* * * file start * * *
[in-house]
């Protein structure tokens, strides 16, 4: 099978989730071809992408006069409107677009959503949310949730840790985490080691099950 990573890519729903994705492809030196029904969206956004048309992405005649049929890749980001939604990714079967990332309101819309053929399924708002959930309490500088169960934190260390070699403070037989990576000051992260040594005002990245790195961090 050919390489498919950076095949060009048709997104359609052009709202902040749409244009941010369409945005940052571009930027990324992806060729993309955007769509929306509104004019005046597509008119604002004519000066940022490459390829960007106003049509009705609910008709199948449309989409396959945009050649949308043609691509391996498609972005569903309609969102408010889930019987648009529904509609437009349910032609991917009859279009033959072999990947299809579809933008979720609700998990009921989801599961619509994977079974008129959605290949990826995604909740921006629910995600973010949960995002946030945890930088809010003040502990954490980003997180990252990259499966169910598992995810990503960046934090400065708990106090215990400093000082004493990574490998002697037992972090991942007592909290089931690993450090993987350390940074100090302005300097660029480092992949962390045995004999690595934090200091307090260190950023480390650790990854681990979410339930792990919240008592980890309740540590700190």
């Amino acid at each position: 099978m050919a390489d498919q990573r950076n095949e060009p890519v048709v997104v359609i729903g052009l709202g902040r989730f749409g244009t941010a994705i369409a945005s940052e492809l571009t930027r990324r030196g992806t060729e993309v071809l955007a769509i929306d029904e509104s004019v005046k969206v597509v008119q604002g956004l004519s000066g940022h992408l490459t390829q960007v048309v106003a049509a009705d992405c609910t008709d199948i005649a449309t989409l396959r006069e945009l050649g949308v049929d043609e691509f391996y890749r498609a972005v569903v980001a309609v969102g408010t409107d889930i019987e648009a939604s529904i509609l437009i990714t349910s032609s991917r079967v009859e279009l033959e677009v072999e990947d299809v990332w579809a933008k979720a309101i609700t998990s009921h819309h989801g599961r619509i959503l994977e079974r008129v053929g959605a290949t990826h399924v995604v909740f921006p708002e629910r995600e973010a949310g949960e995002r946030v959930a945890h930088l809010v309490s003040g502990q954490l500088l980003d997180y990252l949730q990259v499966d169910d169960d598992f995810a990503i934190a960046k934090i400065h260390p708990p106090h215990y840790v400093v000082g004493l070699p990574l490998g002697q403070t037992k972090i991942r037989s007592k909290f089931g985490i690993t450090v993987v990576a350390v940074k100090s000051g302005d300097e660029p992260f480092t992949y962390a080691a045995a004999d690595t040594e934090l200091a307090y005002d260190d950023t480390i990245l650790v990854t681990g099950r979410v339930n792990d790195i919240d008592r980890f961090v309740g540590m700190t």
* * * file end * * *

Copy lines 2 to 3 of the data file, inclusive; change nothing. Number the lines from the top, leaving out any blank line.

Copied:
């Protein structure tokens, strides 16, 4: 099978989730071809992408006069409107677009959503949310949730840790985490080691099950 990573890519729903994705492809030196029904969206956004048309992405005649049929890749980001939604990714079967990332309101819309053929399924708002959930309490500088169960934190260390070699403070037989990576000051992260040594005002990245790195961090 050919390489498919950076095949060009048709997104359609052009709202902040749409244009941010369409945005940052571009930027990324992806060729993309955007769509929306509104004019005046597509008119604002004519000066940022490459390829960007106003049509009705609910008709199948449309989409396959945009050649949308043609691509391996498609972005569903309609969102408010889930019987648009529904509609437009349910032609991917009859279009033959072999990947299809579809933008979720609700998990009921989801599961619509994977079974008129959605290949990826995604909740921006629910995600973010949960995002946030945890930088809010003040502990954490980003997180990252990259499966169910598992995810990503960046934090400065708990106090215990400093000082004493990574490998002697037992972090991942007592909290089931690993450090993987350390940074100090302005300097660029480092992949962390045995004999690595934090200091307090260190950023480390650790990854681990979410339930792990919240008592980890309740540590700190």
């Amino acid at each position: 099978m050919a390489d498919q990573r950076n095949e060009p890519v048709v997104v359609i729903g052009l709202g902040r989730f749409g244009t941010a994705i369409a945005s940052e492809l571009t930027r990324r030196g992806t060729e993309v071809l955007a769509i929306d029904e509104s004019v005046k969206v597509v008119q604002g956004l004519s000066g940022h992408l490459t390829q960007v048309v106003a049509a009705d992405c609910t008709d199948i005649a449309t989409l396959r006069e945009l050649g949308v049929d043609e691509f391996y890749r498609a972005v569903v980001a309609v969102g408010t409107d889930i019987e648009a939604s529904i509609l437009i990714t349910s032609s991917r079967v009859e279009l033959e677009v072999e990947d299809v990332w579809a933008k979720a309101i609700t998990s009921h819309h989801g599961r619509i959503l994977e079974r008129v053929g959605a290949t990826h399924v995604v909740f921006p708002e629910r995600e973010a949310g949960e995002r946030v959930a945890h930088l809010v309490s003040g502990q954490l500088l980003d997180y990252l949730q990259v499966d169910d169960d598992f995810a990503i934190a960046k934090i400065h260390p708990p106090h215990y840790v400093v000082g004493l070699p990574l490998g002697q403070t037992k972090i991942r037989s007592k909290f089931g985490i690993t450090v993987v990576a350390v940074k100090s000051g302005d300097e660029p992260f480092t992949y962390a080691a045995a004999d690595t040594e934090l200091a307090y005002d260190d950023t480390i990245l650790v990854t681990g099950r979410v339930n792990d790195i919240d008592r980890f961090v309740g540590m700190t």